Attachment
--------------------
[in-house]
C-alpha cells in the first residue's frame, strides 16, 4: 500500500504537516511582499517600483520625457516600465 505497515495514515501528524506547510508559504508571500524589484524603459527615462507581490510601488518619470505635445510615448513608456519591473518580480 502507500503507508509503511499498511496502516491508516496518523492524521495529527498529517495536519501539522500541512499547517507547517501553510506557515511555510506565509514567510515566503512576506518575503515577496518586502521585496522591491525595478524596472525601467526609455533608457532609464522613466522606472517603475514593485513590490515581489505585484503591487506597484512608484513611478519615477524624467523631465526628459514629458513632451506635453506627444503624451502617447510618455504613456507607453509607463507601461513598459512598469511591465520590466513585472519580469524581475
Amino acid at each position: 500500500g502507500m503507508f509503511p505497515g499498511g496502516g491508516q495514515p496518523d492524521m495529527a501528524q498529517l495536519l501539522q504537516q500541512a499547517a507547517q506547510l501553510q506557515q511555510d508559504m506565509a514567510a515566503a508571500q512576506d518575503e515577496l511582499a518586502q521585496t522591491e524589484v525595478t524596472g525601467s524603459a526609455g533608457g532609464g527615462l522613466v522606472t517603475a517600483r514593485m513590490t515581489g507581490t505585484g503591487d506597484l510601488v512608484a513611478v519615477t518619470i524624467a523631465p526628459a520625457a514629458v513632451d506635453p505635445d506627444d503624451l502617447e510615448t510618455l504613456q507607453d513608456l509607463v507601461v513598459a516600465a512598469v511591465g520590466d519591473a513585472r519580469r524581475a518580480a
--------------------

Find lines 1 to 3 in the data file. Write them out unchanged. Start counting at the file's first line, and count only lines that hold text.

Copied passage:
[in-house]
C-alpha cells in the first residue's frame, strides 16, 4: 500500500504537516511582499517600483520625457516600465 505497515495514515501528524506547510508559504508571500524589484524603459527615462507581490510601488518619470505635445510615448513608456519591473518580480 502507500503507508509503511499498511496502516491508516496518523492524521495529527498529517495536519501539522500541512499547517507547517501553510506557515511555510506565509514567510515566503512576506518575503515577496518586502521585496522591491525595478524596472525601467526609455533608457532609464522613466522606472517603475514593485513590490515581489505585484503591487506597484512608484513611478519615477524624467523631465526628459514629458513632451506635453506627444503624451502617447510618455504613456507607453509607463507601461513598459512598469511591465520590466513585472519580469524581475
Amino acid at each position: 500500500g502507500m503507508f509503511p505497515g499498511g496502516g491508516q495514515p496518523d492524521m495529527a501528524q498529517l495536519l501539522q504537516q500541512a499547517a507547517q506547510l501553510q506557515q511555510d508559504m506565509a514567510a515566503a508571500q512576506d518575503e515577496l511582499a518586502q521585496t522591491e524589484v525595478t524596472g525601467s524603459a526609455g533608457g532609464g527615462l522613466v522606472t517603475a517600483r514593485m513590490t515581489g507581490t505585484g503591487d506597484l510601488v512608484a513611478v519615477t518619470i524624467a523631465p526628459a520625457a514629458v513632451d506635453p505635445d506627444d503624451l502617447e510615448t510618455l504613456q507607453d513608456l509607463v507601461v513598459a516600465a512598469v511591465g520590466d519591473a513585472r519580469r524581475a518580480a